Josh Bolinger: Why Philanthropy Matters
I strongly believe that those who have been blessed with success and growth have an obligation to give back, to help those that haven’t been so fortunate.
That doesn’t always mean money. You can give back by educating, mentoring, even investing. And there are so many places where you can invest and make a huge difference for a fairly small investment.
I’ve heard the criticisms of non-profit and philanthropic organizations that do work overseas, I’ve heard it said that they should be investing here in the United States, helping folks right here at home. And there is some truth to that, charity does, indeed, begin at home.
But I have been poor. I have been homeless, broke and hungry. But, I still had fresh water to drink, protection from the elements, libraries to learn in, places that would help. Even being at the very bottom in the US, there are options; there is help, there is a way out, a hot meal and a way to move back up again.
Many developing countries have none of these options. No fresh water, clothing, not even shoes to protect their feet. Their waste gets into the limited water and food supply. They have no protection from the elements, disease or infection.
It’s difficult to imagine how life could ever get worse than what I have seen these poor souls endure. And they have no options. No help, no escape – this is every single day of their entire lives, trapped in a society of grinding poverty, with no upward mobility.
I know I was blessed to get out, to climb up the ladder to a place where my home and family are secure, where I do not lay awake at night wondering how I’m going to get my next meal.
I don’t know how you can possibly go through that, and not come away with a strong desire to help other people in the same situation. Whatever country they live in.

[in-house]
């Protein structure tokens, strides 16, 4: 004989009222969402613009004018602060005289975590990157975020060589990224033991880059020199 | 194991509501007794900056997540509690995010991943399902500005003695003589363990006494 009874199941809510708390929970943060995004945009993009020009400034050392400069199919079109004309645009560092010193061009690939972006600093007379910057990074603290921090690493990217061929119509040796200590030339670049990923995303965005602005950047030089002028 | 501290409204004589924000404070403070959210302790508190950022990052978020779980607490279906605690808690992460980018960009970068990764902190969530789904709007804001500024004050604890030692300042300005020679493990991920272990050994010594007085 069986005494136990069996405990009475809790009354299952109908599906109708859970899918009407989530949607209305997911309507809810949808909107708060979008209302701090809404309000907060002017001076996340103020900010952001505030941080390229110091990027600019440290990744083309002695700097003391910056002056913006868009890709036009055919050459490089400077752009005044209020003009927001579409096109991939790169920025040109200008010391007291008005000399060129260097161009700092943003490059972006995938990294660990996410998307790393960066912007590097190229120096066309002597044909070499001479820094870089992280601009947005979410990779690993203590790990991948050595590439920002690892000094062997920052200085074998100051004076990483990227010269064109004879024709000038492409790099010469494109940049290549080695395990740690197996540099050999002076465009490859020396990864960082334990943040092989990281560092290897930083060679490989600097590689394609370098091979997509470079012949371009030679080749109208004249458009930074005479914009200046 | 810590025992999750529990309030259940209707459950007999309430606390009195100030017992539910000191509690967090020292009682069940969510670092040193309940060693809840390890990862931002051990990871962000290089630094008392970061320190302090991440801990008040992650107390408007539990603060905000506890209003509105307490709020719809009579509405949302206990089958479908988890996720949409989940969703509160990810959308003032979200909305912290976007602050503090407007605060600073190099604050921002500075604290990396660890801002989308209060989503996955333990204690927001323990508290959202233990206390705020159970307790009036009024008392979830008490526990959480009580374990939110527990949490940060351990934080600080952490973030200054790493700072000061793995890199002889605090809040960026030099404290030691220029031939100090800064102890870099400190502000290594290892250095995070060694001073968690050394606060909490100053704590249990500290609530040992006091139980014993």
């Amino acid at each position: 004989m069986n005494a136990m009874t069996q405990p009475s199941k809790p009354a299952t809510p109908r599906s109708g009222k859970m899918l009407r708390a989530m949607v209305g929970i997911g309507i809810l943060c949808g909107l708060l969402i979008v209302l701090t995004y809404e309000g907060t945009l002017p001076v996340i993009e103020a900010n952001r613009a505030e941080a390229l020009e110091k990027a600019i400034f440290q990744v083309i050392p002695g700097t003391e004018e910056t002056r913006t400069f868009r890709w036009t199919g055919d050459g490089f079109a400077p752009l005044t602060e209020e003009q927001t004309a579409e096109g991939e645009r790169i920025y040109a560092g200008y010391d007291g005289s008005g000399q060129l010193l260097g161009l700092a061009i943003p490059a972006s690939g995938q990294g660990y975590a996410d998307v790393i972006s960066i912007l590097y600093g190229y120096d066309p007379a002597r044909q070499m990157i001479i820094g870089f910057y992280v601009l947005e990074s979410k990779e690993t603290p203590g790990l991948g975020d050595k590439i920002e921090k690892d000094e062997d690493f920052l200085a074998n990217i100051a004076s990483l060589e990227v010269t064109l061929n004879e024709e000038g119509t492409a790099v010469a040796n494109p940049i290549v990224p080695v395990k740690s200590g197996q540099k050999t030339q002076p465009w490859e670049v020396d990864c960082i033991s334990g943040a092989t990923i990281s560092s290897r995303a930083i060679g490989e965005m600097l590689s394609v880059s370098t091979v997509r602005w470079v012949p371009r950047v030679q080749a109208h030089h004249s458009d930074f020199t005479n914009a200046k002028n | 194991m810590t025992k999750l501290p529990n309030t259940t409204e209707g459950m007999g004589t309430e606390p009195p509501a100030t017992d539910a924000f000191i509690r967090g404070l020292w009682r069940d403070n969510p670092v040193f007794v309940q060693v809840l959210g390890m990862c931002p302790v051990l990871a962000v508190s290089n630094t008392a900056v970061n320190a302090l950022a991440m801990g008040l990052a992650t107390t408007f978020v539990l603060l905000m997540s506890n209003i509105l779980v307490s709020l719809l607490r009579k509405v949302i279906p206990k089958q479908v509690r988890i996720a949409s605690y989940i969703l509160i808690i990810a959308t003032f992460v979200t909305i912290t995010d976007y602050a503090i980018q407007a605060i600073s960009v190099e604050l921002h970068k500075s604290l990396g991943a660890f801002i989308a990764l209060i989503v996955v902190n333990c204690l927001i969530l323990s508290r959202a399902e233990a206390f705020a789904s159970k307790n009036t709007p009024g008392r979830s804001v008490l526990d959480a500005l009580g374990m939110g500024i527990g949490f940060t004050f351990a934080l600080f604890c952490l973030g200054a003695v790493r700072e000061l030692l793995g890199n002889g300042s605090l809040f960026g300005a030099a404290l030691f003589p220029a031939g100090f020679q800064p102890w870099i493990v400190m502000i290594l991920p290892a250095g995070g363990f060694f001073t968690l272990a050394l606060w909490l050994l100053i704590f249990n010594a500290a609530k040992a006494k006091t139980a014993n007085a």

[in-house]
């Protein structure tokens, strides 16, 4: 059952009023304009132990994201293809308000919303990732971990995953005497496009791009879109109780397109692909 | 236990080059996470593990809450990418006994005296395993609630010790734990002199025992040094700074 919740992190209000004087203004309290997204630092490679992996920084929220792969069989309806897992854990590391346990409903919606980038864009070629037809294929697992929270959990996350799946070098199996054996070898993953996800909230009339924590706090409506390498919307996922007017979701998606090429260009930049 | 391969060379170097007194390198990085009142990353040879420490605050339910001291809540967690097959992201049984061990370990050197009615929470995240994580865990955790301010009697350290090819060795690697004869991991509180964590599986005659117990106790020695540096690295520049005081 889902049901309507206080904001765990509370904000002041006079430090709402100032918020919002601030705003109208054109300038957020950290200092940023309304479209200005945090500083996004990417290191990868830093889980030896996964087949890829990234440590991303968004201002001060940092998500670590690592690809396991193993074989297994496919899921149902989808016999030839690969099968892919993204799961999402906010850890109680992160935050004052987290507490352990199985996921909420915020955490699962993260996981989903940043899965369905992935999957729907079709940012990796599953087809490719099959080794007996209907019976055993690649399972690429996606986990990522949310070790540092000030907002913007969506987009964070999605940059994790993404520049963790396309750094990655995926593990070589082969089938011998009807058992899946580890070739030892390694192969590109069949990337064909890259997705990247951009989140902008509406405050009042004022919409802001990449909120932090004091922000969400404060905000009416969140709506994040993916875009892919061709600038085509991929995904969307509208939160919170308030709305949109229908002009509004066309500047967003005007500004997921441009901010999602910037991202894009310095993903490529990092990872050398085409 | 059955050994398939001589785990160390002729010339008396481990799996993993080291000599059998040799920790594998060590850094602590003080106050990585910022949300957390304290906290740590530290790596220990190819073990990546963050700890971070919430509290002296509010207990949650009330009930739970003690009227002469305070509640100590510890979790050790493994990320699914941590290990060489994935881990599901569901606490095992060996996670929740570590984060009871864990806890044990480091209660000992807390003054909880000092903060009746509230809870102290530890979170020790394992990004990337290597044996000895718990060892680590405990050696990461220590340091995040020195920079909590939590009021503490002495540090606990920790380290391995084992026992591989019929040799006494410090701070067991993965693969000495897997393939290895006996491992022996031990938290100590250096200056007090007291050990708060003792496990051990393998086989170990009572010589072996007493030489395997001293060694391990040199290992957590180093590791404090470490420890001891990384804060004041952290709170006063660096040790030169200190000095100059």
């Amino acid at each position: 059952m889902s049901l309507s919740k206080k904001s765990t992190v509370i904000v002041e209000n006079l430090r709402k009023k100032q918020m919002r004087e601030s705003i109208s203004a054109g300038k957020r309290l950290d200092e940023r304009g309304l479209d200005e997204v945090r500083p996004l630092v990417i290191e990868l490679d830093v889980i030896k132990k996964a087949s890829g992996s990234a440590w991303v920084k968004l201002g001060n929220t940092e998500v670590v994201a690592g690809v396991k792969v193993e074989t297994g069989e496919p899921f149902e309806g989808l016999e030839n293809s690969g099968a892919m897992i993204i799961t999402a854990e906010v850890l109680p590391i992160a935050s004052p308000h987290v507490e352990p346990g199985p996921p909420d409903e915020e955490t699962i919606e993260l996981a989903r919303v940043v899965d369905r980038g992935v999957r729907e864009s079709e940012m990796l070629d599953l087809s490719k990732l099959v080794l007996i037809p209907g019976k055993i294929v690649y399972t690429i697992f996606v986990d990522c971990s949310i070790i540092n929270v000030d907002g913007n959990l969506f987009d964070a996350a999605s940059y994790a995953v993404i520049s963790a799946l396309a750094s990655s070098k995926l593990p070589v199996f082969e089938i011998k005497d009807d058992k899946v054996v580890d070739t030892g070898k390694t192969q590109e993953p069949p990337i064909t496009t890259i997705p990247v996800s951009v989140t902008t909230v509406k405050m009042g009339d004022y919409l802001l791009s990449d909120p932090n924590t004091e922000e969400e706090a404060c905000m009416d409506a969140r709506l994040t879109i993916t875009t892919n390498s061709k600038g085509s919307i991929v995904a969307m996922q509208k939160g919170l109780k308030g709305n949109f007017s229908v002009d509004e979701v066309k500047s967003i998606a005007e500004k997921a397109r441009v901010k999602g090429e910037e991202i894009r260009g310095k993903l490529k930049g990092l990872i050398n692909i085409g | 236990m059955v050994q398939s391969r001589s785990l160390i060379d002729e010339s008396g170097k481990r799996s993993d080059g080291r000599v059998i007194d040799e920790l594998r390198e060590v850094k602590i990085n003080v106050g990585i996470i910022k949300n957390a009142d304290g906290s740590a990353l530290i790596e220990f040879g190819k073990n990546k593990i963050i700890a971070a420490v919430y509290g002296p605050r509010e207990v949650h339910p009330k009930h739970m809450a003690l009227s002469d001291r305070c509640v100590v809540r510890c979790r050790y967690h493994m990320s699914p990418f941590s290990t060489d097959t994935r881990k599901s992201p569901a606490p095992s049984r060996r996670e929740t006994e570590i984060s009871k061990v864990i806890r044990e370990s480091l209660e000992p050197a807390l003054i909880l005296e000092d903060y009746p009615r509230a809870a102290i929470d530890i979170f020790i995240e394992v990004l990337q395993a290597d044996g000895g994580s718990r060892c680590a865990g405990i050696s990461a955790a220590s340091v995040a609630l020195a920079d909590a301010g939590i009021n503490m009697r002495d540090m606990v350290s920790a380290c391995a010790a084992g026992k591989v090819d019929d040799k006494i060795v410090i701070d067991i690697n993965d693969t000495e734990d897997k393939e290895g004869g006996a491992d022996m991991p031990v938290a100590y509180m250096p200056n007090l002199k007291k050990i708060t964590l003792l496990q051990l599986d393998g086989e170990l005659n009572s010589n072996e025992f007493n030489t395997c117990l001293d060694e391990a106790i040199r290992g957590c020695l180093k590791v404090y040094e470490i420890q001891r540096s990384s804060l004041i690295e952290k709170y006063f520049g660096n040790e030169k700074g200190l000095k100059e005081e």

6 thoughts on “Why Philanthropy Matters”
That’s a post that hits home for me. I am going to do what I can to help others as I now see that the way to become truly successful is to give back and make a better world for others to live in.
Companies that have philanthropical investments in the community, seem to be more liked by their customer base and I think that both adds to their bottom line and helps round out their business in a good way.
Giving what we can to help others is what makes us better human beings. It isn’t about religion or politics, it’s about caring for our own species and their survival.
I try and not make philanthropy a “thing” but rather do small good deeds as often as possible. Sometimes when I try and make things quantifiable in my life it ends up consuming me – both in mind and time. By doing random good deeds I help people of all ages, demographics and so on. And that to me, is a good thing.
I think philanthropy is kind of a joke, though. Most of your truly rich people don’t give all that much away. They seem to have great PR, though.
Regardless of what you believe in or don’t believe in, helping out your fellow being just makes you a good human being. I don’t have too much money but I help out when I can, not only during x-mas season but all year long.
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